As an Africa business coach I have come across a recurring problem: ad hoc decisions driven by immediate gratification win over long-term strategic goals. In short, as Africans we make widely emotional decisions when we plan and start our Africa businesses and that usually compromises the competitiveness of our ventures.
Africa presents an amazing pool of opportunities and in most sectors demand exceeds supply by a mile. Yet in order to create a truly successful business there is a huge need to build your venture on well-informed, strategic decisions. Your choices should largely be driven by Africa’s market dynamics, not by personal preferences or perceptions.
Here are my top five business strategies that will surely increase your success rate:
1. Consider a country’s risk-opportunity ratio for startup and expansion
You should choose the location for your Africa business model based on assessing the risk-opportunity ratio of that market. When basing your choices on personal preferences, you tend to overlook risk and overestimate opportunity. Therefore an objective assessment of several markets in Africa is vital. The most favourable business environment exists in the low risk/high opportunity category, but experience and strategic decision-making can earn you considerable rewards in high(er) risk/high opportunity environments, and you may also be able to develop strong industry niches in low risk/low opportunity locations. You should avoid the final category, high risk/ low opportunity, yet many don’t.
Risk awareness and management need to be integrated factors in your business strategy, but rather than basing decisions on risks per se (as many moving into Africa do), be driven instead by the level of opportunity and then accommodate the factor risk accordingly. It’s simply a better success strategy, as it is forward-looking and dynamic.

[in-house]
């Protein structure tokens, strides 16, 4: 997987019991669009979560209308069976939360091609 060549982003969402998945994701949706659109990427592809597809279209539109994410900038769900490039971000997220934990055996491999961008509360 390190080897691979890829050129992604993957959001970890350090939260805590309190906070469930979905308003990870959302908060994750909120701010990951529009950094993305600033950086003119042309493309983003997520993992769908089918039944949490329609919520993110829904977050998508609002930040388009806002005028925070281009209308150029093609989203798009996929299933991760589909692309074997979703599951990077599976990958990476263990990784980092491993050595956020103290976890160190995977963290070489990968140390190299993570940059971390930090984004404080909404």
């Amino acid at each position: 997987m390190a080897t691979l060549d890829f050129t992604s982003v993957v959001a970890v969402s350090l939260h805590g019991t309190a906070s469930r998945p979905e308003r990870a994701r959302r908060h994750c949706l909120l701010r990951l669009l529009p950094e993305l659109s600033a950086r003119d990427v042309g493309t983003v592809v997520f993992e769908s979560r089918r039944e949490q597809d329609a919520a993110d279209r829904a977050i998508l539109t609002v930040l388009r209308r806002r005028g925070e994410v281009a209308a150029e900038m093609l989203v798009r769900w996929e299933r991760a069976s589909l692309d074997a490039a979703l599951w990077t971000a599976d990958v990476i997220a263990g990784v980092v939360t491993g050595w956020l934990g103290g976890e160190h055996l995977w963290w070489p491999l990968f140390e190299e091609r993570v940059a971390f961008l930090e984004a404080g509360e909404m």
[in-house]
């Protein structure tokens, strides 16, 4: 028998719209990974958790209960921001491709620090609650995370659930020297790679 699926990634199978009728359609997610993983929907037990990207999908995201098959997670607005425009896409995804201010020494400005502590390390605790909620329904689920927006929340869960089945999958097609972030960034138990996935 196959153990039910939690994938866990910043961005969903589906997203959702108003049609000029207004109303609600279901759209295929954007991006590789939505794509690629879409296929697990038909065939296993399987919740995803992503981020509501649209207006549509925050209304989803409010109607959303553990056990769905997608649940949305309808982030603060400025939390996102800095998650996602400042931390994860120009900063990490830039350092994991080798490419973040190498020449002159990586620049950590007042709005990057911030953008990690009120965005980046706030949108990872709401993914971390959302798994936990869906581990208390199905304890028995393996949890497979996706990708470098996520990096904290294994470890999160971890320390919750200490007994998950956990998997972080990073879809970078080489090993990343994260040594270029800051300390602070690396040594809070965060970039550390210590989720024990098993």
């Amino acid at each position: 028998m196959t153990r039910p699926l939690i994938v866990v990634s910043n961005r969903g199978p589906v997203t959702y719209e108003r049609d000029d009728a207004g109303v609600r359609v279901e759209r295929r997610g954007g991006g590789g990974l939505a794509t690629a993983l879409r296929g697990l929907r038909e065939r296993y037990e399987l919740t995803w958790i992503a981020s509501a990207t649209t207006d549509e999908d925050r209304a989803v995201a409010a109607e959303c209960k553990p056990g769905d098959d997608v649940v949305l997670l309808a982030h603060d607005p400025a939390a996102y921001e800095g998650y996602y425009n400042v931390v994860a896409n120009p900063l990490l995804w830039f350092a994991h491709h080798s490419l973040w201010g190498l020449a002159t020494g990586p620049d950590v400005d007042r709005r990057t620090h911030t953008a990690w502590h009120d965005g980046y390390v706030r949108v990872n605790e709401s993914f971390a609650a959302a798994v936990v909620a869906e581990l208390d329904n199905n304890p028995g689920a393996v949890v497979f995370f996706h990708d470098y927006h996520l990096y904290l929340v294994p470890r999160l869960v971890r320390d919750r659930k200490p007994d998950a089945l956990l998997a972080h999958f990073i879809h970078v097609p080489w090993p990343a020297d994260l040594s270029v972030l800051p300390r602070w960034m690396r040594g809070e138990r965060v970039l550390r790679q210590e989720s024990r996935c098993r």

2. Consumer-oriented scalability
Unless you are a million-dollar investment firm looking at long-term profitability, you will increase your success rate many times over by introducing and selling products and services that are both consumer-oriented and scalable.
The reason is simple: although market growth is driven by multiple factors, the demand of African consumers is currently the most dynamic and fastest expanding element. So revisit your business model. If your main clients are governments, public institutions, or a limited number of other bodies which are not only less responsive but where you also quickly hit the ceiling, you will find it much harder to succeed and expand. Instead, target consumers or businesses that supply directly to a big segment of end users.
However, targeting consumers and meeting their needs is not sufficient. If you are offering a product or service that is not easily replicable outside a certain segment of the population or across national borders then your business model has low scalability. It’s potentially a poor choice, and one which can limit or cost you considerably. Africa is a large emerging market with low competition in need of basic products and services, and the potential of large scalability will be one of your best advantages.
3. Local partnerships
Building valuable partnerships is a sound strategy for success in any business, but the benefit of local partnerships from an early stage (during planning or shortly after entry) take it to a whole new level in Africa. This is particularly true if you are not a national of the country in which you are operating. Local partnerships are extremely valuable in manoeuvring your business through a range of challenges you will face in Africa, in increasing impact and revenue through avenues you may not have previously considered or thought possible, and in gaining greater acceptance locally, which has been described by many analysts as an important factor for sustainability and profitability in the region. Local partnerships can also be an effective risk management strategy, as these links are often priceless when mitigating the impact of unexpected risk.